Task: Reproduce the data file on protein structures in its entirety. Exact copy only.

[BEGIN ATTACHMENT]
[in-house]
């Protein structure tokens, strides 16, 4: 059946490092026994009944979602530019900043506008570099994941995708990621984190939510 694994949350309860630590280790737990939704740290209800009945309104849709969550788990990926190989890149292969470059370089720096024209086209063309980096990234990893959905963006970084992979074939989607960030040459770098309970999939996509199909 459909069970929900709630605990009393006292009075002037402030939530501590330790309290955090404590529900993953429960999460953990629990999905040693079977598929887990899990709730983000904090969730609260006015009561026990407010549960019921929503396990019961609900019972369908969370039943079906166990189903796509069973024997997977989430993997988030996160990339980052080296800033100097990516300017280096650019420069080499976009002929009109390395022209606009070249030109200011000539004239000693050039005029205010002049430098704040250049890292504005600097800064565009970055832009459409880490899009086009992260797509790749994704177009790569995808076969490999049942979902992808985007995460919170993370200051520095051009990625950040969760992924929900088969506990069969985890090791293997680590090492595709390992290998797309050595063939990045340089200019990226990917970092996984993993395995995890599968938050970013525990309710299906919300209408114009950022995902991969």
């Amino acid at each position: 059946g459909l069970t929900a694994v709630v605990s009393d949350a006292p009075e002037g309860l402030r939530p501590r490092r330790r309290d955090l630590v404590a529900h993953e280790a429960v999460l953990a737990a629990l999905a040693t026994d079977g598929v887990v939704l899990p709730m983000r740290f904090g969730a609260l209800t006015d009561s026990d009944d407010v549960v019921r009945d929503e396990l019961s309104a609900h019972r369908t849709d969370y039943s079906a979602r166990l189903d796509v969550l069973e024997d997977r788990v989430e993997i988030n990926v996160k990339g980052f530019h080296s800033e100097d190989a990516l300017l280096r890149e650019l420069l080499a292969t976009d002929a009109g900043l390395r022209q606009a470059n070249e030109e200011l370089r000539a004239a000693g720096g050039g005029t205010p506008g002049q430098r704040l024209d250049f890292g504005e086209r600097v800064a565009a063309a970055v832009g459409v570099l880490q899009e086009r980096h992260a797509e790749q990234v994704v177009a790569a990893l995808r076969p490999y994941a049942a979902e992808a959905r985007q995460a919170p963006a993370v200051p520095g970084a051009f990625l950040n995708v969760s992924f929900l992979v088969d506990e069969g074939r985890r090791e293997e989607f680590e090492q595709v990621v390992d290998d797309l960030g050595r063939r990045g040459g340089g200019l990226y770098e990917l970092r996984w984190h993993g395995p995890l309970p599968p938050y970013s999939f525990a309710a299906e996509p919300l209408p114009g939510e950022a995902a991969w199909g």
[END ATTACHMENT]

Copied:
[in-house]
């Protein structure tokens, strides 16, 4: 059946490092026994009944979602530019900043506008570099994941995708990621984190939510 694994949350309860630590280790737990939704740290209800009945309104849709969550788990990926190989890149292969470059370089720096024209086209063309980096990234990893959905963006970084992979074939989607960030040459770098309970999939996509199909 459909069970929900709630605990009393006292009075002037402030939530501590330790309290955090404590529900993953429960999460953990629990999905040693079977598929887990899990709730983000904090969730609260006015009561026990407010549960019921929503396990019961609900019972369908969370039943079906166990189903796509069973024997997977989430993997988030996160990339980052080296800033100097990516300017280096650019420069080499976009002929009109390395022209606009070249030109200011000539004239000693050039005029205010002049430098704040250049890292504005600097800064565009970055832009459409880490899009086009992260797509790749994704177009790569995808076969490999049942979902992808985007995460919170993370200051520095051009990625950040969760992924929900088969506990069969985890090791293997680590090492595709390992290998797309050595063939990045340089200019990226990917970092996984993993395995995890599968938050970013525990309710299906919300209408114009950022995902991969």
């Amino acid at each position: 059946g459909l069970t929900a694994v709630v605990s009393d949350a006292p009075e002037g309860l402030r939530p501590r490092r330790r309290d955090l630590v404590a529900h993953e280790a429960v999460l953990a737990a629990l999905a040693t026994d079977g598929v887990v939704l899990p709730m983000r740290f904090g969730a609260l209800t006015d009561s026990d009944d407010v549960v019921r009945d929503e396990l019961s309104a609900h019972r369908t849709d969370y039943s079906a979602r166990l189903d796509v969550l069973e024997d997977r788990v989430e993997i988030n990926v996160k990339g980052f530019h080296s800033e100097d190989a990516l300017l280096r890149e650019l420069l080499a292969t976009d002929a009109g900043l390395r022209q606009a470059n070249e030109e200011l370089r000539a004239a000693g720096g050039g005029t205010p506008g002049q430098r704040l024209d250049f890292g504005e086209r600097v800064a565009a063309a970055v832009g459409v570099l880490q899009e086009r980096h992260a797509e790749q990234v994704v177009a790569a990893l995808r076969p490999y994941a049942a979902e992808a959905r985007q995460a919170p963006a993370v200051p520095g970084a051009f990625l950040n995708v969760s992924f929900l992979v088969d506990e069969g074939r985890r090791e293997e989607f680590e090492q595709v990621v390992d290998d797309l960030g050595r063939r990045g040459g340089g200019l990226y770098e990917l970092r996984w984190h993993g395995p995890l309970p599968p938050y970013s999939f525990a309710a299906e996509p919300l209408p114009g939510e950022a995902a991969w199909g």